I previously wrote about my concern with the prosecution of rioters for arson under federal rather than state law. Now a new case about of Wisconsin further shows the federalization of these crimes with seemingly no interstate elements. Devonere Johnson, 28, has been charged with extortion after he went into Cooper’s Tavern near the state Capitol building with a megaphone and a bat to demand money and free food and booze in the name of Black Lives Matters. There is no question that his conduct was worthy of a criminal charge but the federal charges again raise concerns over federalism and state police powers.
Also arrested were Gregg A. James Jr., 23, (far left) and William T. Shanley, 25 (far right).
The owner of the bar told the FBI that Johnson told him that the police would not do anything and that the offenders would destroy his business unless he complied. The defendant is quoted in the complaint as allegedly saying “Just give us some free food and beer and we can end this now. You don’t want 600 people to come here and destroy your business and burn it down. The cops are on our side. You notice that when you call them, nothing happens to us.”
He returned repeatedly with other men, in one scene wielding a bat with “Black Lives Matter” written on it.
One of the incidents by Johnson (also known as Yeshua Musa) was caught on tape.
What is interesting is that their original charges appear to have been brought by the Madison Police Department, but later there was a handoff to the federal prosecutors. Why? One would think that local officials did not want the heat of a prosecution after the riots, but this is a pattern that we have seen in other cases.
The United States Attorney for the Western District of Wisconsin Scott C. Blader announced that Johnson faces a charge of attempting to obtain money and property by consent induced by the threatened use of force, violence and fear, including the destruction of multiple businesses. There was also an alleged threat to hurt an employee unless they received free food and booze as well as cash.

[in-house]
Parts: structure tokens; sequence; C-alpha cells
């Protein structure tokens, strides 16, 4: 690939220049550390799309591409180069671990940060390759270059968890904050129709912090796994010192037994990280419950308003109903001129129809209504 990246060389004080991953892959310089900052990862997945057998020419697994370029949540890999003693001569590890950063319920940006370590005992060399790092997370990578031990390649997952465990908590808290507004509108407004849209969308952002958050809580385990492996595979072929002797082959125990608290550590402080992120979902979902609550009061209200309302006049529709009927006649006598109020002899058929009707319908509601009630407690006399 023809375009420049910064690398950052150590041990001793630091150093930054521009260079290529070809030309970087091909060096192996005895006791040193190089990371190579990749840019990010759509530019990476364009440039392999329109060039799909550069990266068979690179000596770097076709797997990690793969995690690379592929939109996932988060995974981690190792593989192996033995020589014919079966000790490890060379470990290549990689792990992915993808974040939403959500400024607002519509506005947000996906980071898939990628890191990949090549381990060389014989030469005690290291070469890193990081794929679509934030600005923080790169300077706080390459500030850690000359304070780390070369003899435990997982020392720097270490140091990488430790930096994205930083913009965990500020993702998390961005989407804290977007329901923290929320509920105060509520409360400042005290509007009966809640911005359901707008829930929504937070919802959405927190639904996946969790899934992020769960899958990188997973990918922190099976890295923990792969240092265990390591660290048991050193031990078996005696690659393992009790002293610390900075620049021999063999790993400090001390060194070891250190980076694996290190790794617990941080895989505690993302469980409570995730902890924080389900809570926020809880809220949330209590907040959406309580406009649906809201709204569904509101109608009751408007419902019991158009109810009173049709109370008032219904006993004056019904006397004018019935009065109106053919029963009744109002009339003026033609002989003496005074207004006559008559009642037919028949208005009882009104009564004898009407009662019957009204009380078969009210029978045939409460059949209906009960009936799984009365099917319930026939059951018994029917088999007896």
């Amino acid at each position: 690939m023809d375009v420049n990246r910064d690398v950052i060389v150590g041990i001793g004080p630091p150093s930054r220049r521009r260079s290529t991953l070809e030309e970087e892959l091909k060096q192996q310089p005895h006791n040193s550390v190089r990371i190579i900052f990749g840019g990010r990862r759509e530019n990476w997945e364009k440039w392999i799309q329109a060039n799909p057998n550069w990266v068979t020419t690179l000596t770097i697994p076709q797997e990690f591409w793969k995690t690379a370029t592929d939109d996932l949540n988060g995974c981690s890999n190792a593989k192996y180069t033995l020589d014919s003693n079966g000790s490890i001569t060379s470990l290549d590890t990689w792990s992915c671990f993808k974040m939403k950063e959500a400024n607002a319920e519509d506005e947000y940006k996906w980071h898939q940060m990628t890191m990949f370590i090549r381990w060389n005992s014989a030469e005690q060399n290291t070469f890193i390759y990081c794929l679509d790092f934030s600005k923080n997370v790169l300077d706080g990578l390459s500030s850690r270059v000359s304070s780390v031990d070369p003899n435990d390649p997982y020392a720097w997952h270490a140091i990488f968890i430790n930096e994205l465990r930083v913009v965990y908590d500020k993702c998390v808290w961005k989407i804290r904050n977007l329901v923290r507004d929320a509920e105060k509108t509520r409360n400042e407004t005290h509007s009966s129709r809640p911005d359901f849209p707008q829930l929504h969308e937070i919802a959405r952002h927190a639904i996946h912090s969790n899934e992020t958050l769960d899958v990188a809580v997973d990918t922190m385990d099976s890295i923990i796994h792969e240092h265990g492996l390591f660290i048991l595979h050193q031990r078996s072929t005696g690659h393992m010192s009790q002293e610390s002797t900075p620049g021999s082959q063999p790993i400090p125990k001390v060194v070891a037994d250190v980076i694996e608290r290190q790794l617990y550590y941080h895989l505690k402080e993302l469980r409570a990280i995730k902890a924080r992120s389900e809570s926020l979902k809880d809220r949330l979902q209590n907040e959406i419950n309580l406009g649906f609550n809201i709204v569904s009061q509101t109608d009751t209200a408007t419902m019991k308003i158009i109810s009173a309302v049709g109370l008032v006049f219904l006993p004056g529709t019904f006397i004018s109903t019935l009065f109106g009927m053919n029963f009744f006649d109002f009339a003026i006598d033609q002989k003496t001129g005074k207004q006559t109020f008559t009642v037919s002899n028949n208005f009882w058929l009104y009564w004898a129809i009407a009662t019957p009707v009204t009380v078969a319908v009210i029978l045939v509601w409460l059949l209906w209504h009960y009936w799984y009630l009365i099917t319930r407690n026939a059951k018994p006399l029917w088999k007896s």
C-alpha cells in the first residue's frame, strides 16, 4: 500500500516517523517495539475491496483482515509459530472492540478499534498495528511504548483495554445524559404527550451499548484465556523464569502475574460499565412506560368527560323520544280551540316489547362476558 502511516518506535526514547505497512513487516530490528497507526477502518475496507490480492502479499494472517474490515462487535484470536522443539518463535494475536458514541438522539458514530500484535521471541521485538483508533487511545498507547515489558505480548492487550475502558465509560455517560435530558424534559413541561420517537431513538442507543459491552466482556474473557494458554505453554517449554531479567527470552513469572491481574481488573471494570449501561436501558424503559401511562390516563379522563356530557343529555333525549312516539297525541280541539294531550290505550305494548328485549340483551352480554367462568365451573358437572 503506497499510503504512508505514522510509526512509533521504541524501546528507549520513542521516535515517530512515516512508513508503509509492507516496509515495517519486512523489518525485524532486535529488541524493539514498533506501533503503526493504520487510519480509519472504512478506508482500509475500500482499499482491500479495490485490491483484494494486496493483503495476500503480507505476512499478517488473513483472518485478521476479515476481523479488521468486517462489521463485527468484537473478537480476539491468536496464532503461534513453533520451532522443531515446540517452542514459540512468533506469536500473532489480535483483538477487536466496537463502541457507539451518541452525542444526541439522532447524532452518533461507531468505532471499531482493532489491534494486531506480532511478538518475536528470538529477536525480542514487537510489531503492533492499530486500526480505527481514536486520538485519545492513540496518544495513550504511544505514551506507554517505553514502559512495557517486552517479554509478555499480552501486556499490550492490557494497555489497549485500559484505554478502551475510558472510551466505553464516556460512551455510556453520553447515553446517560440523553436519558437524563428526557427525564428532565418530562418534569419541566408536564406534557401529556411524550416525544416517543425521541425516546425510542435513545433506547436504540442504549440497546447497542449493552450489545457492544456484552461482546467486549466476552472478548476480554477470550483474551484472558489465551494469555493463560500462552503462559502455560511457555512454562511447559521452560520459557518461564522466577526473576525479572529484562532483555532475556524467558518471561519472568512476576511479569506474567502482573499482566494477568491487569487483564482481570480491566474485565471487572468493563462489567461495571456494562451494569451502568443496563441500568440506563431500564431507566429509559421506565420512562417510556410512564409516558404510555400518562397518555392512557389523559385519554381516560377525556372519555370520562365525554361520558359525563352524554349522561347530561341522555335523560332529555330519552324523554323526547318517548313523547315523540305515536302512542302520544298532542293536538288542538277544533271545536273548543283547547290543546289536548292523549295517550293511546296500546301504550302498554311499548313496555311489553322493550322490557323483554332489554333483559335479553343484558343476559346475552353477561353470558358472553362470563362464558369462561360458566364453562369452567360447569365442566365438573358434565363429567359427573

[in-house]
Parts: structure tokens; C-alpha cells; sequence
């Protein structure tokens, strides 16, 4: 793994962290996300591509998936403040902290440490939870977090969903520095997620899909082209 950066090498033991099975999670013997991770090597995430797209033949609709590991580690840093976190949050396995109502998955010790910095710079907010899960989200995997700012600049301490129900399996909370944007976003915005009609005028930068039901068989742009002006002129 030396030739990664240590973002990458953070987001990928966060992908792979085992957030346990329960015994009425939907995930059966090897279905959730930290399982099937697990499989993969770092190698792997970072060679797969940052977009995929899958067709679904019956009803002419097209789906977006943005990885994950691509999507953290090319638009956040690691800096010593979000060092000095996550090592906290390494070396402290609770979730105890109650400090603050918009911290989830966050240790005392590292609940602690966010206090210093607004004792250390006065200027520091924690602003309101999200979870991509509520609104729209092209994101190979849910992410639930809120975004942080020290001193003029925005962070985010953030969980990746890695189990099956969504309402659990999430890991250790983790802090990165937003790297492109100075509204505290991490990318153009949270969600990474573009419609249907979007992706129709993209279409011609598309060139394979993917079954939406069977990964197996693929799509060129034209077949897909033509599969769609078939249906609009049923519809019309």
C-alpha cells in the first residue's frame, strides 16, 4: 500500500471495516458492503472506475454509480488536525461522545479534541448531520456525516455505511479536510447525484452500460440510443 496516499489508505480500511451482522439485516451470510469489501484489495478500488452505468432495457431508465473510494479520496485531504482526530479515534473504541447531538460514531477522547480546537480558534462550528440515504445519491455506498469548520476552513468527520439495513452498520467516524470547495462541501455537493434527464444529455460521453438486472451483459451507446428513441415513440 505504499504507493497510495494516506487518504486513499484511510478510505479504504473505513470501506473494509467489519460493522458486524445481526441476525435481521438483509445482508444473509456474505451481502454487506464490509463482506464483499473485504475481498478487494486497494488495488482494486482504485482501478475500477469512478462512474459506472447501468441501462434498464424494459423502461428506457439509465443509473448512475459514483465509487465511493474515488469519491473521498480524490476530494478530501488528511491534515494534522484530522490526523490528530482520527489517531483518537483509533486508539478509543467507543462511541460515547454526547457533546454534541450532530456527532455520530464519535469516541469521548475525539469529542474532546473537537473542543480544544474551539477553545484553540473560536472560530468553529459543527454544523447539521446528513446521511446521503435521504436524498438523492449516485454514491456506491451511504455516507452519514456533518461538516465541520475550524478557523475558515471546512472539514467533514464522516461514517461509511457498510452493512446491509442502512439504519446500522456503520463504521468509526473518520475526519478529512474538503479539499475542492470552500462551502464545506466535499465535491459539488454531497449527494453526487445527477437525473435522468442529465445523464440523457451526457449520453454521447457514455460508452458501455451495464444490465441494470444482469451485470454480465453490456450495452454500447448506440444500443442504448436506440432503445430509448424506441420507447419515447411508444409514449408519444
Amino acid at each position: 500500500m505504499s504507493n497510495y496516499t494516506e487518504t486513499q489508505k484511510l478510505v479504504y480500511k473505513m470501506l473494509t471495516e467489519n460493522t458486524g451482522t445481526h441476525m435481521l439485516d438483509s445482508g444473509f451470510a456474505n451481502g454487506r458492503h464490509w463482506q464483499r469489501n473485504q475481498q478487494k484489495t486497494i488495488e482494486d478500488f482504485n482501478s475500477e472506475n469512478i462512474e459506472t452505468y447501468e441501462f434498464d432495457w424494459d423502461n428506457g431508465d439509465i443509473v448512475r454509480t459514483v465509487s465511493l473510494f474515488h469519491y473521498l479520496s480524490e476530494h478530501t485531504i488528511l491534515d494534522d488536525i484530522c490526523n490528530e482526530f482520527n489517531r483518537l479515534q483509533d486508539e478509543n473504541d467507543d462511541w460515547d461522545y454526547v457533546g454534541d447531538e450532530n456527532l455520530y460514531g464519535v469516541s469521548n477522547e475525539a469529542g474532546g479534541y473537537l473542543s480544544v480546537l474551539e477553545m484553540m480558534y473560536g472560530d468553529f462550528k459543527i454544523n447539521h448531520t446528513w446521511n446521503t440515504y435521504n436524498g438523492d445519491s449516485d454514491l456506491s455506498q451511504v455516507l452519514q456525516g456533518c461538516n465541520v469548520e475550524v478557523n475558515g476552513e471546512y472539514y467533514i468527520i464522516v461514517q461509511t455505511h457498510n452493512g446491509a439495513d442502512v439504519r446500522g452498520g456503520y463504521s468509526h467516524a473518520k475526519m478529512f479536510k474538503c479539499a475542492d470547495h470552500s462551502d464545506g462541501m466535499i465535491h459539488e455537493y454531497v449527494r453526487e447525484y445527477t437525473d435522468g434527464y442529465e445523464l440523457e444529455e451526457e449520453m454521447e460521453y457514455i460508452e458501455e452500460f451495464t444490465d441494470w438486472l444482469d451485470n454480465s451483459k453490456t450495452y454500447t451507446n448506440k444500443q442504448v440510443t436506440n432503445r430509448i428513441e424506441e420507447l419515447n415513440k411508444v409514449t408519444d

Madison police said Johnson, James and Shanley demanded free food and drinks in return for not having a business destroyed by protesters. According to the report, in one case, the demand for free items was also in exchange for not having an employee injured.
Police also released video showing the struggle to arrest Johnson, requiring five officers.
The grounds for the arrest of Johnson appear lawful and justified.
My question is the use of the federal charges.
Again, the concern from a civil liberties standpoint is that the federal government could circumvent state and local laws and mete out its own punishment for intrastate crimes. Thus, if a state did not support a president’s harsh view of a given activity, federal prosecutors would effectively federalize the crime. The dual jurisdictional problem has been raised repeatedly by defense lawyers, particularly in that civil rights prosecutions are virtually identical to state charges. The double jeopardy claims raised in such challenges have generally failed. This however is a straight up federalization of a local crime that occurred within a state. These defendants often face longer sentences in the federal system.
In looking at the video above, what is the interstate element? The federal government has been adopting the same attenuated arguments that were used in Wickard v. Filburn (1942). In that case, Roscoe Filburn was growing wheat to feed his chickens, but the Supreme Court still defined the activity as interstate commerce because his crops reduced the amount of wheat on the open (and national) market. Certainly, the food and booze of the restaurant comes from out of state but the alleged crime is clearly local in terms of its impact, its victims etc.
The ease with which these cases are being transferred between jurisdictions highlights the extent to which state police powers guaranteed under federalism have been undermined.